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Remote Work and Personal Trust
What is necessary for product teams to work remotely?
How can engineers and product managers work remotely and be successful?
Remote work has its own, additional challenges. Working remotely has been possible for some people for a long time, and for most office workers since the beginning of the Covid pandemic.
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Many factors are important for remote work to be successful:
High-quality tech (laptop, headset or speakerphone, webcam). Quality pays off. Cheaper tech saves money in the short run, but causes extra strain in the long run.
Good furniture: Prevents back pain from working at a laptop on the kitchen table for hours.
Stable and fast internet connection: Obviously, this is a prerequisite, but it is not yet a given in many locations.
Processes that allow for remote and asynchronous work.
Tools that make it easy to reach and connect to co-workers.
The most important factor: Trust
However, it turns out that the most important factor for successful remote work is personal trust. This includes trust from your manager and trust from co-workers from your own department and other departments.
When people trust others to work openly, share concerns, do what they promised, then remote work becomes possible in the first place.
Personal trust is a major prerequisite for Psychological Safety.
Why are product managers used to work in a trusting environment?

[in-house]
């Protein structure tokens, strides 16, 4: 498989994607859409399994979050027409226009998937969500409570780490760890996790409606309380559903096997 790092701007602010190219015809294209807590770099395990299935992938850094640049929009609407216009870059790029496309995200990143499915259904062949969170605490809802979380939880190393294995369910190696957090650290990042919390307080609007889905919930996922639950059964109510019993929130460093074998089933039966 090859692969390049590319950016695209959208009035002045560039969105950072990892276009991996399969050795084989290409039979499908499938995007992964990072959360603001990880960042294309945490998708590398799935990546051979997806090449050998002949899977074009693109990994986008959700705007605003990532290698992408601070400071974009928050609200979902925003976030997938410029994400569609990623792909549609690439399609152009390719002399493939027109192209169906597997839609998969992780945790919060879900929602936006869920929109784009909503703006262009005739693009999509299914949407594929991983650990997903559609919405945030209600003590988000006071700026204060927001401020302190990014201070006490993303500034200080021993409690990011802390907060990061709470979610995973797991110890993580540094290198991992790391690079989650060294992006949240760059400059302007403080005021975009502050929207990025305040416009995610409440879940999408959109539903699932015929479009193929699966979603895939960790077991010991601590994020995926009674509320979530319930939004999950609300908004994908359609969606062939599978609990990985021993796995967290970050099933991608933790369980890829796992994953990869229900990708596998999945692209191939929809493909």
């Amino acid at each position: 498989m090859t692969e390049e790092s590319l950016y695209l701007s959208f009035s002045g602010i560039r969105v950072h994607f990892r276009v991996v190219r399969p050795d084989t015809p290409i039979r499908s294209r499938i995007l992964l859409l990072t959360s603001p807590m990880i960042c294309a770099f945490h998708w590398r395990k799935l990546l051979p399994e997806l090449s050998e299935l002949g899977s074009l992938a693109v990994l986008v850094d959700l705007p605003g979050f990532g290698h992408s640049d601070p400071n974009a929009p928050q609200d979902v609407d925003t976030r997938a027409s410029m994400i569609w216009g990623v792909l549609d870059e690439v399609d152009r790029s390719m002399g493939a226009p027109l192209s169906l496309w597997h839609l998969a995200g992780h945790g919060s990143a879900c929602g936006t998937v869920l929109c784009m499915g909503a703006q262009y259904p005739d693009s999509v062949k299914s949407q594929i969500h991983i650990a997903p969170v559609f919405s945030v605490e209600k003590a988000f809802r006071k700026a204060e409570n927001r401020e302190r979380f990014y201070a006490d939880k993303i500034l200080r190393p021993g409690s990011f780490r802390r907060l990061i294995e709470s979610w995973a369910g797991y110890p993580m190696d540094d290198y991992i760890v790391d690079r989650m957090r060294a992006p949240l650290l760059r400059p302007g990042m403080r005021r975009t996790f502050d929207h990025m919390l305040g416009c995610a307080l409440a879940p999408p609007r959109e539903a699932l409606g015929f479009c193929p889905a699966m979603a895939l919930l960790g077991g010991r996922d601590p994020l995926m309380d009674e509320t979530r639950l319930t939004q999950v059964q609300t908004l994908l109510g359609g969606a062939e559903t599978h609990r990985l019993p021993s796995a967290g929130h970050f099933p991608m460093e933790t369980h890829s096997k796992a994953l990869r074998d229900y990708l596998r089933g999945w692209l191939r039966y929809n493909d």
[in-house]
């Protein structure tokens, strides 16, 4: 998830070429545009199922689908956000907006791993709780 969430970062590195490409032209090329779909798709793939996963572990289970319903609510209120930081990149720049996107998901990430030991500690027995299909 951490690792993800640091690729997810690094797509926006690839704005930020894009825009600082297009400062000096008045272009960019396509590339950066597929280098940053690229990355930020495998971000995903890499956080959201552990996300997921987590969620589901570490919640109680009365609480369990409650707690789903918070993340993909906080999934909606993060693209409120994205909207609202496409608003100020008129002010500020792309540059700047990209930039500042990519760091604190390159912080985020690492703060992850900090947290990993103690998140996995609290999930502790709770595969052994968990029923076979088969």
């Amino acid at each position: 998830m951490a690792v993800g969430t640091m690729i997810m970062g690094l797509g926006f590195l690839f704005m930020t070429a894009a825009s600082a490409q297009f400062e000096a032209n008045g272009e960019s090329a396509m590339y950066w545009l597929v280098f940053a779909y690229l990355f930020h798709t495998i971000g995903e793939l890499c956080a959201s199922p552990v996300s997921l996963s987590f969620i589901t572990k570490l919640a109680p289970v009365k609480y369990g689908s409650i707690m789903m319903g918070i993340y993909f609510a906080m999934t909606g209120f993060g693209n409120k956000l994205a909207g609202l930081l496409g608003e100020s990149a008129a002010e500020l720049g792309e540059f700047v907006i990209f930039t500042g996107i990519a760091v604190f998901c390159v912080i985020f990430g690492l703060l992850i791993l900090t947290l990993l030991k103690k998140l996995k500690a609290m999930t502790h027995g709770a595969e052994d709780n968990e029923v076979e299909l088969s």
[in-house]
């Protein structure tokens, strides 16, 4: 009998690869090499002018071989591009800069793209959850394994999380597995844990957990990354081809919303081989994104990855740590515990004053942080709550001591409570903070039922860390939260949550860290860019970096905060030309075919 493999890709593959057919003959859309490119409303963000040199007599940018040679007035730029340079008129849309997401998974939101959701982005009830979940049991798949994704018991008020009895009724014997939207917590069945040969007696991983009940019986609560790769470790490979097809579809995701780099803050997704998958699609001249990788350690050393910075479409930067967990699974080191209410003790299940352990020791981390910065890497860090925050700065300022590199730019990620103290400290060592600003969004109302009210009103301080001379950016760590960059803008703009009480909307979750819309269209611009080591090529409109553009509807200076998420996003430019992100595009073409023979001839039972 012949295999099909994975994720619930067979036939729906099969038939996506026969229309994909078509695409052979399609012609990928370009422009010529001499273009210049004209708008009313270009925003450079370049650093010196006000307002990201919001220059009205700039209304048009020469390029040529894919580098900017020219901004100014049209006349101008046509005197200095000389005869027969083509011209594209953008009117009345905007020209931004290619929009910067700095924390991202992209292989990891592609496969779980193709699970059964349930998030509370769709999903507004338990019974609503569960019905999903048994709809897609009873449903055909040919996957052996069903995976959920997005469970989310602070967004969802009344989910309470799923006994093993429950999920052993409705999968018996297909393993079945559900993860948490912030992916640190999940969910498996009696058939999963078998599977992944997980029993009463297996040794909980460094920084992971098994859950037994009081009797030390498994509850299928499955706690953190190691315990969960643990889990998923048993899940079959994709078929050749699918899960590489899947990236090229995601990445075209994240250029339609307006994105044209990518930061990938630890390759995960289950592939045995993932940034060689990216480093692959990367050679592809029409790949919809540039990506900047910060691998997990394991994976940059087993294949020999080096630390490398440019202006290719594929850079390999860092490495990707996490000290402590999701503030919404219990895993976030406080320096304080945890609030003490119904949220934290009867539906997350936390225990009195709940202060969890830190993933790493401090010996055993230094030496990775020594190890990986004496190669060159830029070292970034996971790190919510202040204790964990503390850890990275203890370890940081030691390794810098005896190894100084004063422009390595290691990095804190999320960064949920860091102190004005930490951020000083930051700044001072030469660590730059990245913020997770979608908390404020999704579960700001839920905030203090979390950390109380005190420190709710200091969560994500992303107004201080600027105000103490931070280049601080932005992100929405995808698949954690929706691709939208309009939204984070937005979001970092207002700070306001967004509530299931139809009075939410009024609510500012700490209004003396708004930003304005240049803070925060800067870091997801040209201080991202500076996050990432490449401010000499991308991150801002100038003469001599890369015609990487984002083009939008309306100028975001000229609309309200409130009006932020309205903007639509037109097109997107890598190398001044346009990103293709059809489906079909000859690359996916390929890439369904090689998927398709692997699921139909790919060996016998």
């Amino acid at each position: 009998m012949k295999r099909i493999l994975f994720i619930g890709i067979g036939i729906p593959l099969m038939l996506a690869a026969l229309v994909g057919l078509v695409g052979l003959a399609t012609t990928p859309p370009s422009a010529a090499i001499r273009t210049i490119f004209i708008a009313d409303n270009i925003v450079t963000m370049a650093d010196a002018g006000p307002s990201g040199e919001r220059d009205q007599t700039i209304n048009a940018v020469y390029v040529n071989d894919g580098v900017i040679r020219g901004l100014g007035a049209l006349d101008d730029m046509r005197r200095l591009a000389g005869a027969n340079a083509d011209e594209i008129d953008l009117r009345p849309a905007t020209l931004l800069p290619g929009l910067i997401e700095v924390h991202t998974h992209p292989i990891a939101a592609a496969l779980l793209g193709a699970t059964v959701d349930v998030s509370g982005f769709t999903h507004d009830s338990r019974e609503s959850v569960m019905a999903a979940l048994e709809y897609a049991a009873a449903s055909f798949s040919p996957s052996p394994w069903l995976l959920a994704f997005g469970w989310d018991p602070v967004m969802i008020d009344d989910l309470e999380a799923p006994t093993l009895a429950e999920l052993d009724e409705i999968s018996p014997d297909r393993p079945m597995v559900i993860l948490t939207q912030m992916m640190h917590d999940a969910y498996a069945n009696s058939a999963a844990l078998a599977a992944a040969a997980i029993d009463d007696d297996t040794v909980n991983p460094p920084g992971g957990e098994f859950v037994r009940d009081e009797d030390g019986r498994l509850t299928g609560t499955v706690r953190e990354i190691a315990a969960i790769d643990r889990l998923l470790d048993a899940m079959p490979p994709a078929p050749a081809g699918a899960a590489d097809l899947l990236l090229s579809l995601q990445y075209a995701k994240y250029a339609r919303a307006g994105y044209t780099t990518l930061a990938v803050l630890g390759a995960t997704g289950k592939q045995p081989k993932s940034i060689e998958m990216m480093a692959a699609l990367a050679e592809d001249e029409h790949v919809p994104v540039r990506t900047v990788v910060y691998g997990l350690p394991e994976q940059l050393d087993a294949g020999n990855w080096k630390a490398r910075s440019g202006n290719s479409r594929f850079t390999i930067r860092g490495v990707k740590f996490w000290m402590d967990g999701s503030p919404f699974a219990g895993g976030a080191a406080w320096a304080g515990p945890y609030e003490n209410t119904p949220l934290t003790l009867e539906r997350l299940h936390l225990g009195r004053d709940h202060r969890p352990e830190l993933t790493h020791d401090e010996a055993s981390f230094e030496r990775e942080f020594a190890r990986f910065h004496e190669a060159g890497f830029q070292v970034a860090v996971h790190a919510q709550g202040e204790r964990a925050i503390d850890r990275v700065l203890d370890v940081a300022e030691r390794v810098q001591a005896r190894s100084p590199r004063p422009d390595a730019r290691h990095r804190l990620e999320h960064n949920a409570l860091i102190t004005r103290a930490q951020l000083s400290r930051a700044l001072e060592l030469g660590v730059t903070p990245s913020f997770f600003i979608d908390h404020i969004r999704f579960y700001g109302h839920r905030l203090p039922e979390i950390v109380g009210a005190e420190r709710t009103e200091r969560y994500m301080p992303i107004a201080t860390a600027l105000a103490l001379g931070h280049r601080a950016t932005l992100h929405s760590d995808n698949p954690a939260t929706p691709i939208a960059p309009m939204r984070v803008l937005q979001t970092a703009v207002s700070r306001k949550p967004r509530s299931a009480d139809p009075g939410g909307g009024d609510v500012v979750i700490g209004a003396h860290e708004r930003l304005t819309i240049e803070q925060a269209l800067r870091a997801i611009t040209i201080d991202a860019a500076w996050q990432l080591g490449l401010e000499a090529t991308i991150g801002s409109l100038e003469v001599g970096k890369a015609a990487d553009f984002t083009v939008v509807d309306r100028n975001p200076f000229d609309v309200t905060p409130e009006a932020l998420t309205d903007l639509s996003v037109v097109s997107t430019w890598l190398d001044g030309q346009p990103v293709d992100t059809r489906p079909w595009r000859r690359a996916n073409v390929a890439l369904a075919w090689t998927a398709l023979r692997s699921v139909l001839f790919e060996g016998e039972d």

Product managers usually do not have all resources to complete tasks on their own. In development projects, engineers do the engineering work, while product managers coordinate the work (not to forget the designers!). Therefore, product managers need to influence others without authority.
In this work ssetup, product managers rely on personal trust all the time. They are used to working based on trust, because their job requires it, be it in the office or remotely.
The change from office work to remote work therefore does not change much on the necessity of personal trust, so that product managers should be - usually - good at remote work.
Looking further: What about other roles?
Now that product managers are assumed to rely on personal trust anyway, what about other roles? It turns out that software engineers, data architects and other technical roles also need to lead without authority.
Of course, trust is not limited to any role. The best cultures create a space of trust independently from office or remote work.
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